AI Austria on television!
On 18 October 2021, we were part of the program "Politik am Ring", in which every third Monday of the month speakers of the five parliamentary parties and experts discuss a current legislative proposal.
If you would like to watch the full episode of "Politik am Ring: Back from the future? Is Austria's strategy for artificial intelligence ambitious enough?", you can find the link here. (German only)
In August, at the Alpbach Technology Talks, the federal government's strategy for artificial intelligence, or AI for short, was presented. The two responsible ministers, Margarete Schramböck and Leonore Gewessler, spoke of an ambitious plan, while the opposition criticized this strategy as being too slow and too little.
In the meantime, there has also been a lot of criticism from scientists. In a joint statement by several research institutions, it literally says:
"The Austrian AI strategy is a bitter disappointment and a danger for the location."
So, ambitious or disappointing? Is the federal government's AI strategy suitable for making Austria fit for the future?
Clemens Wasner (AI Austria) gave an introduction to AI, answered questions about application areas, and talked about the EU AI Act:
What we understand by artificial intelligence today actually describes the fact that unlike in the past, where every single command had to be programmed by a programmer in order to recognize a face, for example, this is now learned by machines from so-called training data. This means that I feed a system with a sufficiently large number of images of people, and the system then learns on its own to recognize in the image how it can distinguish people from objects, for example.
The best-known examples that we encounter every day as an application of artificial intelligence are certainly, on the one hand, recommendation systems, keyword online shop, which suggests the next product you buy based on your personal history. Certainly, the most basic application of artificial intelligence takes place every day on the telephone. If you take a mobile phone and take a photo with it, then this depth of field effect, this bokeh effect, for example, is based on a neural network that recognizes who is in the front and what the background is, so that the background is then drawn softly.
This year, the first draft of the EU AI Act was published in April, which is currently being reviewed in the national parliaments and is to be implemented in mid-2023. It is very comparable to the GDPR, and it actually stipulates four risk classes:
What do I have to certify? - I don't have to certify machine maintenance software because it has nothing to do with people. If it's customer support and there's a chatbot, for example, then I have to show that it's an AI and not a human being behind it.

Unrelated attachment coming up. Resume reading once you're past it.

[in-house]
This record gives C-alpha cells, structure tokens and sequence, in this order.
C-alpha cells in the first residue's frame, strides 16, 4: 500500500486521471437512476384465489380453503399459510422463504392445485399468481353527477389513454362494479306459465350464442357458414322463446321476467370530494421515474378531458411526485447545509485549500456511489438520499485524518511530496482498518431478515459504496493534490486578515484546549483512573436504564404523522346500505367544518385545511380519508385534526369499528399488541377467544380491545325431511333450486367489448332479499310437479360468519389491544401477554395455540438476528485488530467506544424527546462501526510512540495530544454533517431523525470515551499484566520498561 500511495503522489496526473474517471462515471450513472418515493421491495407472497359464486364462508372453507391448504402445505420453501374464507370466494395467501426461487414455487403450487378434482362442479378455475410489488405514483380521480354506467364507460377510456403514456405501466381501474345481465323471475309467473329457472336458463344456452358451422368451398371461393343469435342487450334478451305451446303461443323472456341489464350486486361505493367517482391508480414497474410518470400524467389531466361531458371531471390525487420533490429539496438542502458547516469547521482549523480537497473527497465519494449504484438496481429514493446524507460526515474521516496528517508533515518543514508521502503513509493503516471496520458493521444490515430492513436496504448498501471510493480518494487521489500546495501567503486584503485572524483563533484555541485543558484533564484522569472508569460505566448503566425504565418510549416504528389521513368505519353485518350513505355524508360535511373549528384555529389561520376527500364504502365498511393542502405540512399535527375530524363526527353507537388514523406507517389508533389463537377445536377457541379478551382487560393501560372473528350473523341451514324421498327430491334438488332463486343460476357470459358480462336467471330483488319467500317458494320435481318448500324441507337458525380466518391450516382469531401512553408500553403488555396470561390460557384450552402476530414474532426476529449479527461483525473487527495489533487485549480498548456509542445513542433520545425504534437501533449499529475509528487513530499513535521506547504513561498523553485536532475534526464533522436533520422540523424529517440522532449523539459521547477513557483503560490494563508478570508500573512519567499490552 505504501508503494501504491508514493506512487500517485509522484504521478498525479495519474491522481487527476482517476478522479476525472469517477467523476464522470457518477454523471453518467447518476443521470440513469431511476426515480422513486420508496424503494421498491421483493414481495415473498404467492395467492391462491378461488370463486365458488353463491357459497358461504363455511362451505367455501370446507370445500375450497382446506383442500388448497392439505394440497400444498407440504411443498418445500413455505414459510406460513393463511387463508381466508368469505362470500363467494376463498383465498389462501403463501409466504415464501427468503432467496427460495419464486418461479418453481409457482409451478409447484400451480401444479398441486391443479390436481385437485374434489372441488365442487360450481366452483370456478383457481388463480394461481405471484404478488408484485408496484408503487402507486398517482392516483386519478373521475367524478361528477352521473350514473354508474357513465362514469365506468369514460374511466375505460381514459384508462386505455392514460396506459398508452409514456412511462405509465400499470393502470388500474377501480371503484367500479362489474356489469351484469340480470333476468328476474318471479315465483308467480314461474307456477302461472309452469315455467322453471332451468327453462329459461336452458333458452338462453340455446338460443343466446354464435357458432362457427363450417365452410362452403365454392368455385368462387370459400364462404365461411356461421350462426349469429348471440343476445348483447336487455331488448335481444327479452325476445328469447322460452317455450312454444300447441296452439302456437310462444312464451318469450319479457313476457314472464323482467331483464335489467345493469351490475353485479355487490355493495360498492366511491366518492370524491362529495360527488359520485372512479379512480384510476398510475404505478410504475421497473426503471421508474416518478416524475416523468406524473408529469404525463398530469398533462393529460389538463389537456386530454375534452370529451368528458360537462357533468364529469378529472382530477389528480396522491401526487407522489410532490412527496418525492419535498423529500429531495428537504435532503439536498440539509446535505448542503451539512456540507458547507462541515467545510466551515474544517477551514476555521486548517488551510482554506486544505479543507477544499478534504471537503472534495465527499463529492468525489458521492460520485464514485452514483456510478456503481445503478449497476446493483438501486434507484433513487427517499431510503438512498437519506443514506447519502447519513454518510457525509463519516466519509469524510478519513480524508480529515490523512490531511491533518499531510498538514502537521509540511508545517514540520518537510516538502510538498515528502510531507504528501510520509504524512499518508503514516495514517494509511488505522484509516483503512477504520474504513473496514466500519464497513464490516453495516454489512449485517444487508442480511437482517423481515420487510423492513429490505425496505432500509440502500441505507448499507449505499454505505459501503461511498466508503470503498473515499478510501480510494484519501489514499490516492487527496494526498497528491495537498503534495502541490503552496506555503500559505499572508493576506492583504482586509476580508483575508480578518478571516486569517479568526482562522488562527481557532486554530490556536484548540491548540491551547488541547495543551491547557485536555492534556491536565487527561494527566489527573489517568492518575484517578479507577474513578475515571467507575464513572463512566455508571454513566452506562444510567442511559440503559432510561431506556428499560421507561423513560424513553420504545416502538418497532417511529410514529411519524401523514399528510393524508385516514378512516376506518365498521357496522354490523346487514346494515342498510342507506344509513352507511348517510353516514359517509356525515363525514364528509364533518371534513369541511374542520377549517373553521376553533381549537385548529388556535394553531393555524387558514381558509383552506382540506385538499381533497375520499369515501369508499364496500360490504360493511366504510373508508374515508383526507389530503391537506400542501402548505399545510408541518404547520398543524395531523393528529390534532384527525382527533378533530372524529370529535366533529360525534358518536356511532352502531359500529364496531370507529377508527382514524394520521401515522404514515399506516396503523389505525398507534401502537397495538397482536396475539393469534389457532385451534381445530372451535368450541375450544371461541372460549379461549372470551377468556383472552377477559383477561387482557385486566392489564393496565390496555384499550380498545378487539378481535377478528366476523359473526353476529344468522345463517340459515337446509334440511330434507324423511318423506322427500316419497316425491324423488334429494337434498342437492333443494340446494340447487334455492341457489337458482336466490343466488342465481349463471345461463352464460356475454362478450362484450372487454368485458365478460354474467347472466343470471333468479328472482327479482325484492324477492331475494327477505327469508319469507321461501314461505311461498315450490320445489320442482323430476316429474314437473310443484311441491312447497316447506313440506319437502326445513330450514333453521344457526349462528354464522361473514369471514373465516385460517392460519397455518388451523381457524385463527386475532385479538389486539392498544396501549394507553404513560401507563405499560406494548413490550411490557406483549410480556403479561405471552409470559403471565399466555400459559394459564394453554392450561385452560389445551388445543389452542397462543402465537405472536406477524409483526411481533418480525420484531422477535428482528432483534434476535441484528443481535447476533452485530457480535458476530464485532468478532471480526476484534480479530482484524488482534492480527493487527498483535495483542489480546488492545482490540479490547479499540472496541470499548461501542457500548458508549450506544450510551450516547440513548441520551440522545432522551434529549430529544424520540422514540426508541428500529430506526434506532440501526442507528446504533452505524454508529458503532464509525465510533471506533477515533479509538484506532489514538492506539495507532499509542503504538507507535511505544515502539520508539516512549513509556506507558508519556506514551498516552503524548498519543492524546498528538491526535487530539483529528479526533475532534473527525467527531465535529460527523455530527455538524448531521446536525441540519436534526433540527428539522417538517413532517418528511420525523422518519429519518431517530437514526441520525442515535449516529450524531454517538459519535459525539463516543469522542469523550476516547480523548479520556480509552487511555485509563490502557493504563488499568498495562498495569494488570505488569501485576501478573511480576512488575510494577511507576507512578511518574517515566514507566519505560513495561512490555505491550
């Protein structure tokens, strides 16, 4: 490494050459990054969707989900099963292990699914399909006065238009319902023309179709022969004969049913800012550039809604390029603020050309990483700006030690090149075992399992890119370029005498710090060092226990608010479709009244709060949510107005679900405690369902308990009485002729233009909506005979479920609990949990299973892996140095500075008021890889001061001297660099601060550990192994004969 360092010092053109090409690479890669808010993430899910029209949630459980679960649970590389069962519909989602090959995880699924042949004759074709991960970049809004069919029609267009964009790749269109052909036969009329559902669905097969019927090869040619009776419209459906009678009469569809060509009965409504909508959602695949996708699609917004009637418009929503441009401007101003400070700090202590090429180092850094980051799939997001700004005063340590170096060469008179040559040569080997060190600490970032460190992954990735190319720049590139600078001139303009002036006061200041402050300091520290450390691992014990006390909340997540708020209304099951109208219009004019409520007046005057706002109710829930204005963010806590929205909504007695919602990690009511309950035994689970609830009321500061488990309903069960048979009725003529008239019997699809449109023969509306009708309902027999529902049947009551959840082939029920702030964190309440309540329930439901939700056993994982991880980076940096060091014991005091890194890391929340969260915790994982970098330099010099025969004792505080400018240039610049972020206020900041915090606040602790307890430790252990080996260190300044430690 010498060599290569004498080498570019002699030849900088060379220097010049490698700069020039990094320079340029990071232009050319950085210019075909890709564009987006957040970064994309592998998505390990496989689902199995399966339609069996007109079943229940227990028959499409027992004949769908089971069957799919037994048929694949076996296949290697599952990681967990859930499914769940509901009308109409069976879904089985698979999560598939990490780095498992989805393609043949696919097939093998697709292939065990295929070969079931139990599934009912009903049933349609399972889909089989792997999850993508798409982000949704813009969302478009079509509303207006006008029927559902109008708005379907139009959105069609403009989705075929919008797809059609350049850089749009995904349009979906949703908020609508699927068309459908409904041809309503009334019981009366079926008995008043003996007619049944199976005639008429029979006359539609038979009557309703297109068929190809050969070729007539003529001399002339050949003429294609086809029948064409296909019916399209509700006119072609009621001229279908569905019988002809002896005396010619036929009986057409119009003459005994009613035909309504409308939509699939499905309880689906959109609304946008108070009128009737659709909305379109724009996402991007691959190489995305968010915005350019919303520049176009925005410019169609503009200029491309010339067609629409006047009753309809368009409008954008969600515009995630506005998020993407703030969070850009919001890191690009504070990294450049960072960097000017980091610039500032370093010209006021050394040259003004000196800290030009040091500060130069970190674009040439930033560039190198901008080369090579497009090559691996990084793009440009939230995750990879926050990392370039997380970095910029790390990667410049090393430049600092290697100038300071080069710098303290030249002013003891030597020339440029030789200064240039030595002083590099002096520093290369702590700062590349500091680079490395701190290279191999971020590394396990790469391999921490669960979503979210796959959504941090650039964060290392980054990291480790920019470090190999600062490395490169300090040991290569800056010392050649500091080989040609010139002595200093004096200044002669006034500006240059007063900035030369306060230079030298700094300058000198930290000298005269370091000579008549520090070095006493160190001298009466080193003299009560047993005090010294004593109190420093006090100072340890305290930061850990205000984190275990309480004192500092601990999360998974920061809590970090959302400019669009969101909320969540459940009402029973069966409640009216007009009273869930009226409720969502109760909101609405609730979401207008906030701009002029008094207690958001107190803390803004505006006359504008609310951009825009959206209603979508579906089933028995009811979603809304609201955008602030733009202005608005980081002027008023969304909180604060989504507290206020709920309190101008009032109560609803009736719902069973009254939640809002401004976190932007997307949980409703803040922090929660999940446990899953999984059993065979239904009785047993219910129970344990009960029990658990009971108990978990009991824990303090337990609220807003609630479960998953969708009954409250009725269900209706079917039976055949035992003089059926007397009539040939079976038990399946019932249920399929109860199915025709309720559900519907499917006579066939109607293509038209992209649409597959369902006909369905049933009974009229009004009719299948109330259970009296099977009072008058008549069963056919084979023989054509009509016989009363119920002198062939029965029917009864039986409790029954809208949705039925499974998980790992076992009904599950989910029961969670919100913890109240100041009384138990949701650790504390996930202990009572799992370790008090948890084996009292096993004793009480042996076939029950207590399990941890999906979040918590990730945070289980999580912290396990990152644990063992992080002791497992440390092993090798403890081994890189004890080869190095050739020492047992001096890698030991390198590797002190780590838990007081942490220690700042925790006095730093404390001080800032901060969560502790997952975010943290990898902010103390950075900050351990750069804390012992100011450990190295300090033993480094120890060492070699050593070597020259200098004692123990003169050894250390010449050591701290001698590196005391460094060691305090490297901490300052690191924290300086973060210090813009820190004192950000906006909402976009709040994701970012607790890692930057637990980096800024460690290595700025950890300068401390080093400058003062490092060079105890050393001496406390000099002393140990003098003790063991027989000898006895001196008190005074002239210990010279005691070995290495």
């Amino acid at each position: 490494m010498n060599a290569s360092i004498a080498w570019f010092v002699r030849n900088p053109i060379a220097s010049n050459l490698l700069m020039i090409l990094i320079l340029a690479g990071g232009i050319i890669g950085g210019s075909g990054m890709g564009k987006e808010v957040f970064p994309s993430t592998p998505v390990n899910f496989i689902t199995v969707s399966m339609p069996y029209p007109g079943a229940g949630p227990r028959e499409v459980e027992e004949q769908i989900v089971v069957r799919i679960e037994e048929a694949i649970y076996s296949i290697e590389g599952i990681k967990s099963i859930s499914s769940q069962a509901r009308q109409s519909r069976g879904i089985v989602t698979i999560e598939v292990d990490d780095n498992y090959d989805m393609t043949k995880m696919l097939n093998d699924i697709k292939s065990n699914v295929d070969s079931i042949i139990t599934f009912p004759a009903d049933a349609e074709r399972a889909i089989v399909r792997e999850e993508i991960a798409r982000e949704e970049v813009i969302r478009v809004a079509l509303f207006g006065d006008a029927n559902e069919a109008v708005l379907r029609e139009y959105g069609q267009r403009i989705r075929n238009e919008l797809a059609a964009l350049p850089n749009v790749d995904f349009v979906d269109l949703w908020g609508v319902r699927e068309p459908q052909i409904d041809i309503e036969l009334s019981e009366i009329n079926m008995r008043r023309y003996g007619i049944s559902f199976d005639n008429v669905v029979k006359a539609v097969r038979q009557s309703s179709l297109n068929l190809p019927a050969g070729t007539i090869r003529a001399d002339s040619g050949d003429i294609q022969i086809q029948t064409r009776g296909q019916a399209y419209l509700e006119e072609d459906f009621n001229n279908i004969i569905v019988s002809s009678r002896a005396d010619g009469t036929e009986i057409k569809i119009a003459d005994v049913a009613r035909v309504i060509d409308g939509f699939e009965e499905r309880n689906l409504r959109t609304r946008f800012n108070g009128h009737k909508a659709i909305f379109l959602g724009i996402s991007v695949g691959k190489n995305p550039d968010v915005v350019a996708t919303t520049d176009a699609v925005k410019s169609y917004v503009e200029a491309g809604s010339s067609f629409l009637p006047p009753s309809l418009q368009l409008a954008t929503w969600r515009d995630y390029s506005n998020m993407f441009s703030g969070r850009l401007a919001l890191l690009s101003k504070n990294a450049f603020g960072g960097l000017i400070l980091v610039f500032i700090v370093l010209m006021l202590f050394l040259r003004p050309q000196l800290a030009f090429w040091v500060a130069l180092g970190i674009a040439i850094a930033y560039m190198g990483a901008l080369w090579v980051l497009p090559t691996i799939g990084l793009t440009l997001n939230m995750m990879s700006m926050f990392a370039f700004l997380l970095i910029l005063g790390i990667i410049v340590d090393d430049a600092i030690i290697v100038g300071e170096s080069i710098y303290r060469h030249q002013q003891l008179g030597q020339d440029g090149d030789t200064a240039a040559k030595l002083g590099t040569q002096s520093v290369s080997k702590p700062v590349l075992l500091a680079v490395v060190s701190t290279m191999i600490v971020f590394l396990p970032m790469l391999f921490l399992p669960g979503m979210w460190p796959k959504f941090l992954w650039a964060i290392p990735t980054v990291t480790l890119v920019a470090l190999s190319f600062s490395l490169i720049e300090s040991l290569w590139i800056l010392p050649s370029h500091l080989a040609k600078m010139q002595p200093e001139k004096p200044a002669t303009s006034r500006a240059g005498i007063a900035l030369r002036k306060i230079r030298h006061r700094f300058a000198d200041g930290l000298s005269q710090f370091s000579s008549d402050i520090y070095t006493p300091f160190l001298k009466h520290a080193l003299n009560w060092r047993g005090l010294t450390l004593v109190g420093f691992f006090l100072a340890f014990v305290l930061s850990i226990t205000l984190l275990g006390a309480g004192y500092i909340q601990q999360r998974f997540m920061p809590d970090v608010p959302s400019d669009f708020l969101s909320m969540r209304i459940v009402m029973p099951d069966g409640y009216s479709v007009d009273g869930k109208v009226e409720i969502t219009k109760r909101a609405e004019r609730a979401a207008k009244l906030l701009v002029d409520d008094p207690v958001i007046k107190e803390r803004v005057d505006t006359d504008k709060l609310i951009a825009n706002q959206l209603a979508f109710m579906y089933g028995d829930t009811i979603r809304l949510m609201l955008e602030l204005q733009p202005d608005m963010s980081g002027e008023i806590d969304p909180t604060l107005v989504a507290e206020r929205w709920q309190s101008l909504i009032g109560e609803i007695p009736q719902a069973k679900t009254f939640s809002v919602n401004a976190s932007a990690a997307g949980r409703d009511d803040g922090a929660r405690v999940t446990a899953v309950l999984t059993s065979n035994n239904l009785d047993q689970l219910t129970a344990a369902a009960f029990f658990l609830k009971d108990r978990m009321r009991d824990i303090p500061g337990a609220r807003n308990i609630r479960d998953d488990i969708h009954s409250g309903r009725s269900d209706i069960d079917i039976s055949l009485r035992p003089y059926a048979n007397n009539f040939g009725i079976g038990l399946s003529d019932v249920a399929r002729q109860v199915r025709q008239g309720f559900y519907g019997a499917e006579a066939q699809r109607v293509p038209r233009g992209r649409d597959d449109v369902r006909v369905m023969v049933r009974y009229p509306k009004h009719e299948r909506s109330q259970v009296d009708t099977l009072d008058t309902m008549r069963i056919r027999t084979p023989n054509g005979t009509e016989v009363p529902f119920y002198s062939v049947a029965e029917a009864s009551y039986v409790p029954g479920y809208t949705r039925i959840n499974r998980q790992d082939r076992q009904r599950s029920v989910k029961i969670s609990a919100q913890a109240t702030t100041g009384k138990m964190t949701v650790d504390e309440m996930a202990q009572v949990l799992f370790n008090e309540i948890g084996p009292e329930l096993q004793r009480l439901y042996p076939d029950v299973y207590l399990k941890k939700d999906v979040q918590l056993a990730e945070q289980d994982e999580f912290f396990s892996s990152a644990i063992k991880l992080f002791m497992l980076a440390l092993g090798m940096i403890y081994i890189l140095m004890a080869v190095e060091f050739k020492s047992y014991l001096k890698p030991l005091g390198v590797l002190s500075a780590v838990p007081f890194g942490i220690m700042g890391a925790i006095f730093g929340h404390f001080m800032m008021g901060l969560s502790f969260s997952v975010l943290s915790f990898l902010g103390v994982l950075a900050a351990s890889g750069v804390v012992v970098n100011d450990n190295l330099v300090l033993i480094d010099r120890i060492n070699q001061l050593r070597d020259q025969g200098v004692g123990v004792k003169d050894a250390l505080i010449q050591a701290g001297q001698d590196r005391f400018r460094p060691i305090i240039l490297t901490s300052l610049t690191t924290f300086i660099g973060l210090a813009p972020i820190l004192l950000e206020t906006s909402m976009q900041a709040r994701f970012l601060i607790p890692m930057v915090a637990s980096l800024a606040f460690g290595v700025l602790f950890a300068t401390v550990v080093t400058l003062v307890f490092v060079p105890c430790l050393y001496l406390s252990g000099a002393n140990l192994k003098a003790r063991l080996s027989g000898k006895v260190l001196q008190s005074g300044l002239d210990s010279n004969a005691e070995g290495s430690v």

Everything that has to do with personal data, be it a human resources system or the segmentation of customers and so on, is also worthy of regulation. I really have to go through a certification process to prove that there is no malpractice. And then, at the very top of the pyramid in this four-level system, there are of course areas of application that are completely excluded, such as mass surveillance based on biometric signals, or that someone uses profiling in areas that have nothing to do with their core area.
Main objectives of the AI Strategy of the Austrian Federal Government
In August, Digitalisation Minister Margarete Schramböck of the Austrian People's Party (ÖVP) and Climate Protection Minister Leonore Gewessler of the Green Party present the Austrian federal government's AI strategy. The main goals are:
- to aim for broad use of AI-oriented towards the common good and carried out in a responsible manner on the basis of fundamental and human rights, fundamental European values, and the forthcoming European legal framework.
- Austria should position itself as a research and innovation location for AI in key areas and fields of strength.
- the competitiveness of Austria as a technology and business location is to be secured by means of the development and use of AI.
Experts argue that this is not enough.
"Austria does not have an AI strategy. Austria has a declaration of intent that is at the level of three years prior, i.e. 2018, compared to other national governments."
How can this be determined? - If we look at our neighboring countries, for example, Germany, Italy, or Slovenia, they have already allocated budgets in the three-digit million range, which are also backed by concrete measures.
The Austrian AI strategy contains declarations of intent such as: Yes, we have to see that something happens in education, we have to see that something happens in industrial application and research, and, among other things, we also deal very strongly with the whole regulation part, which, paradoxically, comes from the EU side - we no longer have any influence there at the moment.
After AI-Austria's introduction to the topic, the issues raised as well as other questions were further discussed by experts such as Sabine Köszegi (Austrian Council for Robotics and Artificial Intelligence), Michael Katzlberger (AI expert), and members of the National Council: Maria Theresia Niss (ÖVP), Petra Oberrauner (SPÖ), Gerhard Deimek (FPÖ), Süleyman Zorba (Grüne) and Helmut Brandstätter (NEOS).